Andrew: So you don’t ever have to be in there, and they are also really good with these canned responses so you can turn all of them into Frequently Asked Questions on your site, but also into canned responses so that it’s one click to send this response.

Raj: That’s brilliant. I’m definitely going to look into that. Thanks, Andrew.

Andrew: I know the founder from a Mixergy interview. I’ve stayed in touch with him a lot. He will not frickin’ buy an ad from me. The problem is if he does it’s going to be like a 20-minute ad. He does good work.

All right. It was that. I see how you’re starting to systemize that, and how you’re starting to delegate it. What’s the next level system, something that’s a little more complicated that you’re especially proud of systems-wise, because you were working fulltime and you had to do this?

Raj: So, the systems that I focused on getting off my plate were things I was already doing in my business. I wouldn’t say any of them were particularly super complicated in the beginning. Like, for example, then I out-sourced creating fulfillment orders for customers, who had default products or, you know, just needed refund or something like that. I created systems for monitoring listings, so now every single person who leaves a bad review on our listing gets a comment from me, where I actually reach out to them and say, “Hey, look, sorry this is not representative of our culture, our team, our vision. Please reach out to us. We’d love to take care of you.”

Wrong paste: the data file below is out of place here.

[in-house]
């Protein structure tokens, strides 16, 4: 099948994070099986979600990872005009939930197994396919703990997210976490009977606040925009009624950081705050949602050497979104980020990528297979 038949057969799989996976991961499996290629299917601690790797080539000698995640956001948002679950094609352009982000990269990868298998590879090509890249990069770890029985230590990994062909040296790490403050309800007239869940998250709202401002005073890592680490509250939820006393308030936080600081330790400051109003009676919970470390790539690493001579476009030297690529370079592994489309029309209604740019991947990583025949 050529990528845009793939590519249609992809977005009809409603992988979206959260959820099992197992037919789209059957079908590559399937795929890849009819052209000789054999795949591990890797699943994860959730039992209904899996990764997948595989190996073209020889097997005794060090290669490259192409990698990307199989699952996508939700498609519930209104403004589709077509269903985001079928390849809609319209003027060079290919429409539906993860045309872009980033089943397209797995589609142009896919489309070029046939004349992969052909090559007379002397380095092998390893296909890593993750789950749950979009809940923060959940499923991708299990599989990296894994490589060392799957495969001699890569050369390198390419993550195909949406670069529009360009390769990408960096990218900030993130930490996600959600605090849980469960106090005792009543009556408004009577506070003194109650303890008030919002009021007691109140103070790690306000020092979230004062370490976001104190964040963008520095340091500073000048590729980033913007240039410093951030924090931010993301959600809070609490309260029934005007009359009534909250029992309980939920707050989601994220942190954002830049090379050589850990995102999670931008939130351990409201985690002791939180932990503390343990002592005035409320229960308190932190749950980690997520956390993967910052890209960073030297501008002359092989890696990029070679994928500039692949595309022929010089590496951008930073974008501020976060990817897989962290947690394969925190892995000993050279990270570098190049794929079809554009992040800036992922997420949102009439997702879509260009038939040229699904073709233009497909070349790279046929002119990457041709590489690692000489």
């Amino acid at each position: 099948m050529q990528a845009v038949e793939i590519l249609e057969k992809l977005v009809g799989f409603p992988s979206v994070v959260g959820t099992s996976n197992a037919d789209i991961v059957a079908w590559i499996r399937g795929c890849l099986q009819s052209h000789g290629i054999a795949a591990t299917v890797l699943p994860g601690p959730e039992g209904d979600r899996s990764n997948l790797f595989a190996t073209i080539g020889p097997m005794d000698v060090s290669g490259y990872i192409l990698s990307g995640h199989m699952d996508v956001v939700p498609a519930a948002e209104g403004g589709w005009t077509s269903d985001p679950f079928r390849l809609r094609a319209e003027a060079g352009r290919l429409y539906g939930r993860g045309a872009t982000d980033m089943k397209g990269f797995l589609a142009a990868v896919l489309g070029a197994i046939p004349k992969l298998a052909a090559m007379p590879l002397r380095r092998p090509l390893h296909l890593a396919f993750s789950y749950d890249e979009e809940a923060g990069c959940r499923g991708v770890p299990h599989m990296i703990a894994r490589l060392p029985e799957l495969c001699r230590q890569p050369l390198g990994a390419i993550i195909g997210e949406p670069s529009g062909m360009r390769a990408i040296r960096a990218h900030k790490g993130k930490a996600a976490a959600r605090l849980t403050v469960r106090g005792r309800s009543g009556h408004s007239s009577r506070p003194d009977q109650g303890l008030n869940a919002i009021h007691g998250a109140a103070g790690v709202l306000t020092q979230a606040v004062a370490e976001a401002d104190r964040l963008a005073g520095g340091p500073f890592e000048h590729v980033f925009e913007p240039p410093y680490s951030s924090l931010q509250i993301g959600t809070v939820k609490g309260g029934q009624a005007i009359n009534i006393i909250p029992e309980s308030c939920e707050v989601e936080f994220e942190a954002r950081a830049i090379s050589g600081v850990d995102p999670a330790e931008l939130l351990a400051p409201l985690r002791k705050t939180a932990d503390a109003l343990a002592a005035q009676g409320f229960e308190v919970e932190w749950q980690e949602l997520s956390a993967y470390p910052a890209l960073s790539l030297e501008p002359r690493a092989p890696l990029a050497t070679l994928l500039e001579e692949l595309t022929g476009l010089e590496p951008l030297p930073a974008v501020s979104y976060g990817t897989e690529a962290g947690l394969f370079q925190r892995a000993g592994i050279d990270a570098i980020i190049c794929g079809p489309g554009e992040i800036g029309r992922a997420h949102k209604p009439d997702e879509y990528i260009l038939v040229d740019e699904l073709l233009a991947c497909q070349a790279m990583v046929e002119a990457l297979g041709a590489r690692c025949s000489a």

Stuff like that were the things that I focused on first. Anything that was customer-focused, I wanted to systemize quickly. So, once I did that, then I was able to take my time. The next thing we built was a system for collecting feedback and turning that into content schedules or product improvements that I can communicate with my agents in China. Actually, cool note, just based on sourcing in China, you mentioned Alibaba in the beginning. I started out on Alibaba, and then once I got really cool with the person I was working with, after a couple of orders, I actually ended up poaching them. And so now they are my personal agent in China.

Andrew: Coaching them on what?

Raj: Poaching. We poached them.

Andrew: Oh, poached them off of Alibaba.

Raj: Off of the factory that… Alibaba’s kind of like a marketplace, so we actually brought them on our team, and now when we want to source products, we just go directly through a native-speaking individual who is one of my best friends whose name is Joe now. And he crushes it for us. He finds products for us.